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Investment, Private Information, and Social Learning: A Case Study of the Semiconductor Industry

  • Rose Cunningham
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    Social learning models of investment provide an interesting explanation for sudden changes in investment behaviour. Caplin and Leahy (1994) develop a model of social learning in which agents learn about the true state of demand from the investment suspension decisions of other agents. The author tests the main predictions of Caplin and Leahy’s model using a unique database of investment projects undertaken by semiconductor plants. She finds that firms that are installing a significant new technology appear to be influenced by social learning, because they are more likely to suspend their investment project when other suspensions occur. A 1 per cent increase in the number of other suspensions increases by 3.6 per cent the probability that an average new technology plant will suspend their investment project. Suspensions by other agents also significantly affect plants that use conventional technology, but that effect is negative. The conventional technology plants are less likely to suspend their investment project when other firms suspend, which suggests that their payoffs are strategic substitutes, as in a "war-of-attrition" game.

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    Paper provided by Bank of Canada in its series Staff Working Papers with number 04-32.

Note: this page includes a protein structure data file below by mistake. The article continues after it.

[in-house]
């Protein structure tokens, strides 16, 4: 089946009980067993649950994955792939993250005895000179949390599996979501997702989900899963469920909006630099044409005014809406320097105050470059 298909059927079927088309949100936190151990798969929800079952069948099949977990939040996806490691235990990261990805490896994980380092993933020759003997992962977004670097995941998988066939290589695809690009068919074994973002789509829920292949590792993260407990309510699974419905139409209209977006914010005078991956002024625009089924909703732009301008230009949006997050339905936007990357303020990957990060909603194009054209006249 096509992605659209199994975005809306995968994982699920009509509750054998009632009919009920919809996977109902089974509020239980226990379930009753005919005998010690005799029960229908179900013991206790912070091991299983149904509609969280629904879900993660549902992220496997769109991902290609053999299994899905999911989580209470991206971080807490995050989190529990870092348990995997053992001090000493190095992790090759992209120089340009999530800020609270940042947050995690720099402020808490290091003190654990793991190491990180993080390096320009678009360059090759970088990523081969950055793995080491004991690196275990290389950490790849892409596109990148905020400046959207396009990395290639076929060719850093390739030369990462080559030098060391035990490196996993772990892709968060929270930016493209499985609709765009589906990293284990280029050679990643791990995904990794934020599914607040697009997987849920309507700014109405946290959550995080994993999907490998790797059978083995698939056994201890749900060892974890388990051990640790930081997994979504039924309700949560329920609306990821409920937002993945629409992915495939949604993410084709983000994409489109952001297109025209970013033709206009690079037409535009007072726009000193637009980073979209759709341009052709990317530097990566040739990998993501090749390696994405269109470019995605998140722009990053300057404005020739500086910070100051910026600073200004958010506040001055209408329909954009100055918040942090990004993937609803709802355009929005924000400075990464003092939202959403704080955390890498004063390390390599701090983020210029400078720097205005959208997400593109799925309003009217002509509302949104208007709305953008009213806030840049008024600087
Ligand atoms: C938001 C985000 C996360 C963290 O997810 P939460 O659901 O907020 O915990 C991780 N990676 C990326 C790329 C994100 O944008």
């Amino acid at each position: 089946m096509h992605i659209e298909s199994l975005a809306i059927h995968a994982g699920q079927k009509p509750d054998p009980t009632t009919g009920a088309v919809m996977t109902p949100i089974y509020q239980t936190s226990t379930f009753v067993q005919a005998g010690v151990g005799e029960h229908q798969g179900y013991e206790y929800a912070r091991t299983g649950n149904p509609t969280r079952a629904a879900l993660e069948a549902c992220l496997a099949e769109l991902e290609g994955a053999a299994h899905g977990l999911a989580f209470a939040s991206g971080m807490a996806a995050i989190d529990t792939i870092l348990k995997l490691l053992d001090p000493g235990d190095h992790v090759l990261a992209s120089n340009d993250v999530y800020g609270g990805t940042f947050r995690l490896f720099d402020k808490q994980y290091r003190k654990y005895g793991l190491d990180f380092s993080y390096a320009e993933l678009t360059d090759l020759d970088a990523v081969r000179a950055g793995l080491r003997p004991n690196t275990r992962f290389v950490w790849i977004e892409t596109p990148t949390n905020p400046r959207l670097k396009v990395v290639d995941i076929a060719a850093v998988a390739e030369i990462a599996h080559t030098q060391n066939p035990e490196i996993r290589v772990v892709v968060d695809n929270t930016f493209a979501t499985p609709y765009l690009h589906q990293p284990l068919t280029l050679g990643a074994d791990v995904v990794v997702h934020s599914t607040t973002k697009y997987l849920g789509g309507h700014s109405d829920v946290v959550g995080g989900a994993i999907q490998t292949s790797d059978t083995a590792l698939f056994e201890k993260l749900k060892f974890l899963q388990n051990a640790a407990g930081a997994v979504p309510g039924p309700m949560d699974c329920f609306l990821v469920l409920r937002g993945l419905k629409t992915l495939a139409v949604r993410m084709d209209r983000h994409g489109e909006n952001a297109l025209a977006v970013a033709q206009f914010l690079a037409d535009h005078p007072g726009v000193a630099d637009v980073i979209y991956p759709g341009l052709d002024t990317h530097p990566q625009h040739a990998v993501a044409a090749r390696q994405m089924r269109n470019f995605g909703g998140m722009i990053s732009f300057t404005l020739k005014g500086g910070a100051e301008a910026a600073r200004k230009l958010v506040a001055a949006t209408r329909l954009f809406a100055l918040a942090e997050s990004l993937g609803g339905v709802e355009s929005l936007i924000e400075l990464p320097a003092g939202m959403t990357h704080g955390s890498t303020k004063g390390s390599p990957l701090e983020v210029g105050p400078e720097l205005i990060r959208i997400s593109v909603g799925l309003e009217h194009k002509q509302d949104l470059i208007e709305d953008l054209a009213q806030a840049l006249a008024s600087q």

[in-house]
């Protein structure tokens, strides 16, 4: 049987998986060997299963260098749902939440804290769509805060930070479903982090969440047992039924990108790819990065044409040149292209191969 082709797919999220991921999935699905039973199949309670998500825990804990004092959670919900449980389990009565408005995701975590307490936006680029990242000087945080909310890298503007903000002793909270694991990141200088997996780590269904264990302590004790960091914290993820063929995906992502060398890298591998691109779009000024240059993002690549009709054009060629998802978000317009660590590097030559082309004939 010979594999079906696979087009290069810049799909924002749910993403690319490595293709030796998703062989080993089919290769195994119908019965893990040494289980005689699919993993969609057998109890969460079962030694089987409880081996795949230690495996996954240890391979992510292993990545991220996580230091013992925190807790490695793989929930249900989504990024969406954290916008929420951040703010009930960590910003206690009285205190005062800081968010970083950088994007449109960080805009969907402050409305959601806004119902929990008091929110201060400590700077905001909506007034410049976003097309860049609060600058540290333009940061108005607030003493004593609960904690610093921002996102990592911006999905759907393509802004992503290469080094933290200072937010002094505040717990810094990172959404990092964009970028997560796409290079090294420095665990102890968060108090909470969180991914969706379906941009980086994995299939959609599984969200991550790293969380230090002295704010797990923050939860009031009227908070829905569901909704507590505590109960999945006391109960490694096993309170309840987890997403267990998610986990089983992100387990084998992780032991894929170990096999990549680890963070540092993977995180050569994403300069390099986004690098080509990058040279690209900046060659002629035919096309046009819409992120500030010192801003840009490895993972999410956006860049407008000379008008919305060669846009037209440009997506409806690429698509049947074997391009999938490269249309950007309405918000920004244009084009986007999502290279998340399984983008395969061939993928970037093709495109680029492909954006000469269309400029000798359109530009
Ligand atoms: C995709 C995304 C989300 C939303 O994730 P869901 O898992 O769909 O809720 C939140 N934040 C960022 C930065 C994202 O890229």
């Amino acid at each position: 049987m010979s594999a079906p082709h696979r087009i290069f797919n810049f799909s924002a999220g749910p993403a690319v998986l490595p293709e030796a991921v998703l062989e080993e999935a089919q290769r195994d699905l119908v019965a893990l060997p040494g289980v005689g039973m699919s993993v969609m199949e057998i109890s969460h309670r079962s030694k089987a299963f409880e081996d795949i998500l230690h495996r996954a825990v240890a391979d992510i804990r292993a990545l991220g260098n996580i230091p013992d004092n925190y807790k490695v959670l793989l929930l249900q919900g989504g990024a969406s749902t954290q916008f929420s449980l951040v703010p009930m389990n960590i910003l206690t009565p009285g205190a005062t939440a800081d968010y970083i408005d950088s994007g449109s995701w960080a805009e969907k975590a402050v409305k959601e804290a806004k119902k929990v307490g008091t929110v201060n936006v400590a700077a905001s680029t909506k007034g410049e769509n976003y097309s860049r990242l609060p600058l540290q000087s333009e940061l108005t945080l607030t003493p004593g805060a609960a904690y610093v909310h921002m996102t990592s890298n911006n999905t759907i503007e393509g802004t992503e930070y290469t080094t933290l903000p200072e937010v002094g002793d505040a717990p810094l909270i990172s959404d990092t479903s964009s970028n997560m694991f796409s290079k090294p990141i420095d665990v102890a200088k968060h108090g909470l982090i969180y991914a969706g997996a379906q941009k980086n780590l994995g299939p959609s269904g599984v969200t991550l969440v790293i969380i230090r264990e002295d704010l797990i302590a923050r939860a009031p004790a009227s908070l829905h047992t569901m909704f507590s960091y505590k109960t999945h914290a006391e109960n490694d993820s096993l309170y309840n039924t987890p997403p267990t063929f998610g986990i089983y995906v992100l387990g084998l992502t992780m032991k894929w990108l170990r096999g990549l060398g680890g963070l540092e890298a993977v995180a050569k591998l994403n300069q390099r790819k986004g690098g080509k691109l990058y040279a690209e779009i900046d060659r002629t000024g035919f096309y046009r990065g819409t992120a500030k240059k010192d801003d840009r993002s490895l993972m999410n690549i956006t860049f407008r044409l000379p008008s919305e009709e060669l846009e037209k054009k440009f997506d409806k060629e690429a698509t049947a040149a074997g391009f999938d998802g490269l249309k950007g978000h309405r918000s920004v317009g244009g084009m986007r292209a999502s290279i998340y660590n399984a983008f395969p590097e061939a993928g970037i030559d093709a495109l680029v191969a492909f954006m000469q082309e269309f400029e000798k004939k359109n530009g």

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    Length: 48 pages
    Date of creation: 2004
    Date of revision:
    Handle: RePEc:bca:bocawp:04-32
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    7. Caballero, Ricardo J., 1999. "Aggregate investment," Handbook of Macroeconomics, in: J. B. Taylor & M. Woodford (ed.), Handbook of Macroeconomics, edition 1, volume 1, chapter 12, pages 813-862 Elsevier.
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    18. Chamley,Christophe P., 2004. "Rational Herds," Cambridge Books, Cambridge University Press, number 9780521530927, December.
    19. Horvath, Michael & Schivardi, Fabiano & Woywode, Michael, 2001. "On industry life-cycles: delay, entry, and shakeout in beer brewing," International Journal of Industrial Organization, Elsevier, vol. 19(7), pages 1023-1052, July.
    20. Michael Kremer & Edward Miguel, 2003. "Networks, social learning, and technology adoption: The case of deworming drugs in kenya," Natural Field Experiments 00312, The Field Experiments Website.
    21. Welch, Ivo, 1992. " Sequential Sales, Learning, and Cascades," Journal of Finance, American Finance Association, vol. 47(2), pages 695-732, June.
    22. Munshi, Kaivan, 2004. "Social learning in a heterogeneous population: technology diffusion in the Indian Green Revolution," Journal of Development Economics, Elsevier, vol. 73(1), pages 185-213, February.
    23. Alan S. Blinder, 1981. "Retail Inventory Behavior and Business Fluctuations," Brookings Papers on Economic Activity, Economic Studies Program, The Brookings Institution, vol. 12(2), pages 443-520.
    24. Huntley Schaller & Fanny Demers & Michel Demers, 1993. "Investments Under Uncertainty and Irreversibility," Carleton Economic Papers 93-10, Carleton University, Department of Economics, revised Sep 1990.
    25. Gale, Douglas, 1996. "What have we learned from social learning?," European Economic Review, Elsevier, vol. 40(3-5), pages 617-628, April.
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